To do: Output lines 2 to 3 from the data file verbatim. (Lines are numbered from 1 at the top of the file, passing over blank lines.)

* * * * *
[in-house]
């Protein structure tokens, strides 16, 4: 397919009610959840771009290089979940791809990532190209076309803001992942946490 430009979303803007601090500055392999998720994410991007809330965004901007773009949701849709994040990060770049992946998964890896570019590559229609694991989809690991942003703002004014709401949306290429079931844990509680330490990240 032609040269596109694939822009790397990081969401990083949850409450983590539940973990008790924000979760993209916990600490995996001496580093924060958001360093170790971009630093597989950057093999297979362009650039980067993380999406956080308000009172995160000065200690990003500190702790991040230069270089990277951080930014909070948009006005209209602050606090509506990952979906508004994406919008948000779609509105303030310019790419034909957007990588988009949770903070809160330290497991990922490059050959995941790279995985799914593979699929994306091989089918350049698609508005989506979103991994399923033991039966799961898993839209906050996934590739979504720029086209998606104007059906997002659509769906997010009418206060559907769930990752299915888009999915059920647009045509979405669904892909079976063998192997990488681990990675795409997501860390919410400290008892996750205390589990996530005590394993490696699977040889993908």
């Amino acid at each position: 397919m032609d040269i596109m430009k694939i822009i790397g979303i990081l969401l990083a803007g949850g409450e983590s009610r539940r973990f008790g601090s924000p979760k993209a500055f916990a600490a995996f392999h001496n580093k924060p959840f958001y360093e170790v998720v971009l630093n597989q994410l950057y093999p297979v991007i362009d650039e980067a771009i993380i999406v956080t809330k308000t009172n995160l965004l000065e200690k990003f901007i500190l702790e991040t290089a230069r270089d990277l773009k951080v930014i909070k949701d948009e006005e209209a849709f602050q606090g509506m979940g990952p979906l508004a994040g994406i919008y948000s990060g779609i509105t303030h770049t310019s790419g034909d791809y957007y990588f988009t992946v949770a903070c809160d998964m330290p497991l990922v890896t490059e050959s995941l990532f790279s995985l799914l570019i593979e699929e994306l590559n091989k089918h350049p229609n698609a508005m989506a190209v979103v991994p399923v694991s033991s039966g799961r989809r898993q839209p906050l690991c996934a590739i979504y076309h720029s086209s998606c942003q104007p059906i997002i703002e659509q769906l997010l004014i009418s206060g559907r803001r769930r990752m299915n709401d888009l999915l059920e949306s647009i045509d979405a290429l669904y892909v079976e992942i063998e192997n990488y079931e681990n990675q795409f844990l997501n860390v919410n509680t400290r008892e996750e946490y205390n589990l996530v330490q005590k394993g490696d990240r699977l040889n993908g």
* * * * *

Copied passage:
């Protein structure tokens, strides 16, 4: 397919009610959840771009290089979940791809990532190209076309803001992942946490 430009979303803007601090500055392999998720994410991007809330965004901007773009949701849709994040990060770049992946998964890896570019590559229609694991989809690991942003703002004014709401949306290429079931844990509680330490990240 032609040269596109694939822009790397990081969401990083949850409450983590539940973990008790924000979760993209916990600490995996001496580093924060958001360093170790971009630093597989950057093999297979362009650039980067993380999406956080308000009172995160000065200690990003500190702790991040230069270089990277951080930014909070948009006005209209602050606090509506990952979906508004994406919008948000779609509105303030310019790419034909957007990588988009949770903070809160330290497991990922490059050959995941790279995985799914593979699929994306091989089918350049698609508005989506979103991994399923033991039966799961898993839209906050996934590739979504720029086209998606104007059906997002659509769906997010009418206060559907769930990752299915888009999915059920647009045509979405669904892909079976063998192997990488681990990675795409997501860390919410400290008892996750205390589990996530005590394993490696699977040889993908």
């Amino acid at each position: 397919m032609d040269i596109m430009k694939i822009i790397g979303i990081l969401l990083a803007g949850g409450e983590s009610r539940r973990f008790g601090s924000p979760k993209a500055f916990a600490a995996f392999h001496n580093k924060p959840f958001y360093e170790v998720v971009l630093n597989q994410l950057y093999p297979v991007i362009d650039e980067a771009i993380i999406v956080t809330k308000t009172n995160l965004l000065e200690k990003f901007i500190l702790e991040t290089a230069r270089d990277l773009k951080v930014i909070k949701d948009e006005e209209a849709f602050q606090g509506m979940g990952p979906l508004a994040g994406i919008y948000s990060g779609i509105t303030h770049t310019s790419g034909d791809y957007y990588f988009t992946v949770a903070c809160d998964m330290p497991l990922v890896t490059e050959s995941l990532f790279s995985l799914l570019i593979e699929e994306l590559n091989k089918h350049p229609n698609a508005m989506a190209v979103v991994p399923v694991s033991s039966g799961r989809r898993q839209p906050l690991c996934a590739i979504y076309h720029s086209s998606c942003q104007p059906i997002i703002e659509q769906l997010l004014i009418s206060g559907r803001r769930r990752m299915n709401d888009l999915l059920e949306s647009i045509d979405a290429l669904y892909v079976e992942i063998e192997n990488y079931e681990n990675q795409f844990l997501n860390v919410n509680t400290r008892e996750e946490y205390n589990l996530v330490q005590k394993g490696d990240r699977l040889n993908g």